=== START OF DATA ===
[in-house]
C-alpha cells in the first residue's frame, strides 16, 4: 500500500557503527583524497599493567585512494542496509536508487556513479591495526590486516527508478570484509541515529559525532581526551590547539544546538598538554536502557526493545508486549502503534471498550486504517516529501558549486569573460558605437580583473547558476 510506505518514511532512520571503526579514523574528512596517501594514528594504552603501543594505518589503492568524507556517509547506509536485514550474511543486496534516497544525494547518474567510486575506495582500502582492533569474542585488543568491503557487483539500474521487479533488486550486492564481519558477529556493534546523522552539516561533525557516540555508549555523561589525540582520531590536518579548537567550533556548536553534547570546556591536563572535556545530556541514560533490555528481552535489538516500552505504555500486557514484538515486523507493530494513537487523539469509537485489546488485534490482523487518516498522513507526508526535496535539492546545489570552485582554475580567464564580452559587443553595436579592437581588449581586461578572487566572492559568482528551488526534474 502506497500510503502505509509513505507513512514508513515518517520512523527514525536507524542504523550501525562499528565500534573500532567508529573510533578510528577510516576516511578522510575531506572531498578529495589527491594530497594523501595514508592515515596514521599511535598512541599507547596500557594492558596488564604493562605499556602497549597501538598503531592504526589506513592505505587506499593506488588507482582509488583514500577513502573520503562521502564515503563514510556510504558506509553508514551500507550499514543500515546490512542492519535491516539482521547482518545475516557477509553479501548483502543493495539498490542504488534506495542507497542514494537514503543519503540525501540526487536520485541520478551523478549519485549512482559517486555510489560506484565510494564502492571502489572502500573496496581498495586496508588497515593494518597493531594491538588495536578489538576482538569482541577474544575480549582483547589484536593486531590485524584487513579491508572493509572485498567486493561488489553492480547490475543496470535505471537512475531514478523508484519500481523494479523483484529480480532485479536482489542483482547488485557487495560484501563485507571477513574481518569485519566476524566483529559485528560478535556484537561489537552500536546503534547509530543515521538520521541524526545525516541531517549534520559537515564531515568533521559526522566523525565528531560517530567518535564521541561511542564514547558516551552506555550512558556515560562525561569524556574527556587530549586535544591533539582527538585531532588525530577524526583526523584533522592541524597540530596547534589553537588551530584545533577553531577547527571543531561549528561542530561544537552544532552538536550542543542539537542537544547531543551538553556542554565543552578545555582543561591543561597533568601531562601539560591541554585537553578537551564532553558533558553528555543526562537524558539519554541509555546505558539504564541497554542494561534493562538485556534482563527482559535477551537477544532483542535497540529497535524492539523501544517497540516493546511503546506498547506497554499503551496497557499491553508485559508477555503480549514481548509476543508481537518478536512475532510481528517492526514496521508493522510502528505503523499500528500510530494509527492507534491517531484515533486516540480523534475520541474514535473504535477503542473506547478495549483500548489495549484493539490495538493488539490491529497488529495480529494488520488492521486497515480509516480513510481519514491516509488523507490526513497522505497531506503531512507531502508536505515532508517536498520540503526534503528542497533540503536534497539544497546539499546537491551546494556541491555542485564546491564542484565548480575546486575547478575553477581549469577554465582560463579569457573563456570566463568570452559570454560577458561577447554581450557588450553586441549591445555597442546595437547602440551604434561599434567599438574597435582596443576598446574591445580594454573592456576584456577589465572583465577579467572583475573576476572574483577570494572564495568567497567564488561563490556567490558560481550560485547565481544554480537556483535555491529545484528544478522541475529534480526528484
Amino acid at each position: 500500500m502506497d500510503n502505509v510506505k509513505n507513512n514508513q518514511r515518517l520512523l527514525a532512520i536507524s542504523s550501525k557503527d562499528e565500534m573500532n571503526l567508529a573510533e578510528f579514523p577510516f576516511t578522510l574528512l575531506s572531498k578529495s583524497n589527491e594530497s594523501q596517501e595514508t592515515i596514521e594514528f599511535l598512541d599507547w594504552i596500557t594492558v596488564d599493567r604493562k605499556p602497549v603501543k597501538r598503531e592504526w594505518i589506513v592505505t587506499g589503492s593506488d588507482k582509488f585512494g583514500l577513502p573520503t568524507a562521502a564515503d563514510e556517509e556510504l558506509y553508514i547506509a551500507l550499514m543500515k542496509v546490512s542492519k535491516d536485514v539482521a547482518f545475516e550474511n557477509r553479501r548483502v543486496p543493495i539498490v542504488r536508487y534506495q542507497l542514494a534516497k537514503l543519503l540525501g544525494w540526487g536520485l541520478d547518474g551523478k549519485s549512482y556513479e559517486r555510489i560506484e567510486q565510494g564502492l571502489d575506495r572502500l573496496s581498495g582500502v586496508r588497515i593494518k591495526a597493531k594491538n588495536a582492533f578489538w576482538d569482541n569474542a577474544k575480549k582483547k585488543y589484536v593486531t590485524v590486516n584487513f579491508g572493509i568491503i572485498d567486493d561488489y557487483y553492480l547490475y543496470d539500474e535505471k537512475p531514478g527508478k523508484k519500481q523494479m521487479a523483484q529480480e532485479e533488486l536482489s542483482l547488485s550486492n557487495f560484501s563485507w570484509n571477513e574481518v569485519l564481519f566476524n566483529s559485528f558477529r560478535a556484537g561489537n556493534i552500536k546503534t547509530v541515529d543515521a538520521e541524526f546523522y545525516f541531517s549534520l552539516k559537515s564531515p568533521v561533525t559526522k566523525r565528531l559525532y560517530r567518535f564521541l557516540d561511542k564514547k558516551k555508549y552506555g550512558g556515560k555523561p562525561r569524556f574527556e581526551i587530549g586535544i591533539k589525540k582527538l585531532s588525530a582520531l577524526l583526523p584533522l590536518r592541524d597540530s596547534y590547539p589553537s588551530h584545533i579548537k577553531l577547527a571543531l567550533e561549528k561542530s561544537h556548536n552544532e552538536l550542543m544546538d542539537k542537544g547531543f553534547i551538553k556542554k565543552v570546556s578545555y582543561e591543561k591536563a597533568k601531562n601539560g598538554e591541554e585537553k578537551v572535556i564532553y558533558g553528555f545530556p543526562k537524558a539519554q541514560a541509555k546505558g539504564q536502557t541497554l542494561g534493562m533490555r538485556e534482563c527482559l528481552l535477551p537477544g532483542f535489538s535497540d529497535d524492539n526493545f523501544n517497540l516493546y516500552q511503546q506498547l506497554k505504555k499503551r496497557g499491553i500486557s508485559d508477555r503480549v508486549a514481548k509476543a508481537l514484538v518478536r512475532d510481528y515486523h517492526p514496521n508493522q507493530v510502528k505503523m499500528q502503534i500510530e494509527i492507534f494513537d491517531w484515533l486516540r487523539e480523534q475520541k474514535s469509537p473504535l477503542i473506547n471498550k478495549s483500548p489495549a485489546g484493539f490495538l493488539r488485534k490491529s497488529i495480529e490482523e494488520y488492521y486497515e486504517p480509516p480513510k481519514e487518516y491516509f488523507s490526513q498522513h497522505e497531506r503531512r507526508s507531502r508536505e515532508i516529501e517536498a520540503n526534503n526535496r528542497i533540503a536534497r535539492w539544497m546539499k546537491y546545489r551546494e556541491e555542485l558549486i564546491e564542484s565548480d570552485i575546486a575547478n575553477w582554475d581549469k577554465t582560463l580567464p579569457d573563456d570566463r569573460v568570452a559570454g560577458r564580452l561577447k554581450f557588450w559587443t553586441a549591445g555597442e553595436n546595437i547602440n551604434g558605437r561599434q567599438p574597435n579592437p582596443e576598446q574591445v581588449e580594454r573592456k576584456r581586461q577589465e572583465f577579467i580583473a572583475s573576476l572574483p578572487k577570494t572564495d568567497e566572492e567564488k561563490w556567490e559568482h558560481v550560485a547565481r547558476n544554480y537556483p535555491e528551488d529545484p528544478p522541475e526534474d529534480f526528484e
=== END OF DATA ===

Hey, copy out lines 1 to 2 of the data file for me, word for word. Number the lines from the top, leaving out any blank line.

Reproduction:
[in-house]
C-alpha cells in the first residue's frame, strides 16, 4: 500500500557503527583524497599493567585512494542496509536508487556513479591495526590486516527508478570484509541515529559525532581526551590547539544546538598538554536502557526493545508486549502503534471498550486504517516529501558549486569573460558605437580583473547558476 510506505518514511532512520571503526579514523574528512596517501594514528594504552603501543594505518589503492568524507556517509547506509536485514550474511543486496534516497544525494547518474567510486575506495582500502582492533569474542585488543568491503557487483539500474521487479533488486550486492564481519558477529556493534546523522552539516561533525557516540555508549555523561589525540582520531590536518579548537567550533556548536553534547570546556591536563572535556545530556541514560533490555528481552535489538516500552505504555500486557514484538515486523507493530494513537487523539469509537485489546488485534490482523487518516498522513507526508526535496535539492546545489570552485582554475580567464564580452559587443553595436579592437581588449581586461578572487566572492559568482528551488526534474 502506497500510503502505509509513505507513512514508513515518517520512523527514525536507524542504523550501525562499528565500534573500532567508529573510533578510528577510516576516511578522510575531506572531498578529495589527491594530497594523501595514508592515515596514521599511535598512541599507547596500557594492558596488564604493562605499556602497549597501538598503531592504526589506513592505505587506499593506488588507482582509488583514500577513502573520503562521502564515503563514510556510504558506509553508514551500507550499514543500515546490512542492519535491516539482521547482518545475516557477509553479501548483502543493495539498490542504488534506495542507497542514494537514503543519503540525501540526487536520485541520478551523478549519485549512482559517486555510489560506484565510494564502492571502489572502500573496496581498495586496508588497515593494518597493531594491538588495536578489538576482538569482541577474544575480549582483547589484536593486531590485524584487513579491508572493509572485498567486493561488489553492480547490475543496470535505471537512475531514478523508484519500481523494479523483484529480480532485479536482489542483482547488485557487495560484501563485507571477513574481518569485519566476524566483529559485528560478535556484537561489537552500536546503534547509530543515521538520521541524526545525516541531517549534520559537515564531515568533521559526522566523525565528531560517530567518535564521541561511542564514547558516551552506555550512558556515560562525561569524556574527556587530549586535544591533539582527538585531532588525530577524526583526523584533522592541524597540530596547534589553537588551530584545533577553531577547527571543531561549528561542530561544537552544532552538536550542543542539537542537544547531543551538553556542554565543552578545555582543561591543561597533568601531562601539560591541554585537553578537551564532553558533558553528555543526562537524558539519554541509555546505558539504564541497554542494561534493562538485556534482563527482559535477551537477544532483542535497540529497535524492539523501544517497540516493546511503546506498547506497554499503551496497557499491553508485559508477555503480549514481548509476543508481537518478536512475532510481528517492526514496521508493522510502528505503523499500528500510530494509527492507534491517531484515533486516540480523534475520541474514535473504535477503542473506547478495549483500548489495549484493539490495538493488539490491529497488529495480529494488520488492521486497515480509516480513510481519514491516509488523507490526513497522505497531506503531512507531502508536505515532508517536498520540503526534503528542497533540503536534497539544497546539499546537491551546494556541491555542485564546491564542484565548480575546486575547478575553477581549469577554465582560463579569457573563456570566463568570452559570454560577458561577447554581450557588450553586441549591445555597442546595437547602440551604434561599434567599438574597435582596443576598446574591445580594454573592456576584456577589465572583465577579467572583475573576476572574483577570494572564495568567497567564488561563490556567490558560481550560485547565481544554480537556483535555491529545484528544478522541475529534480526528484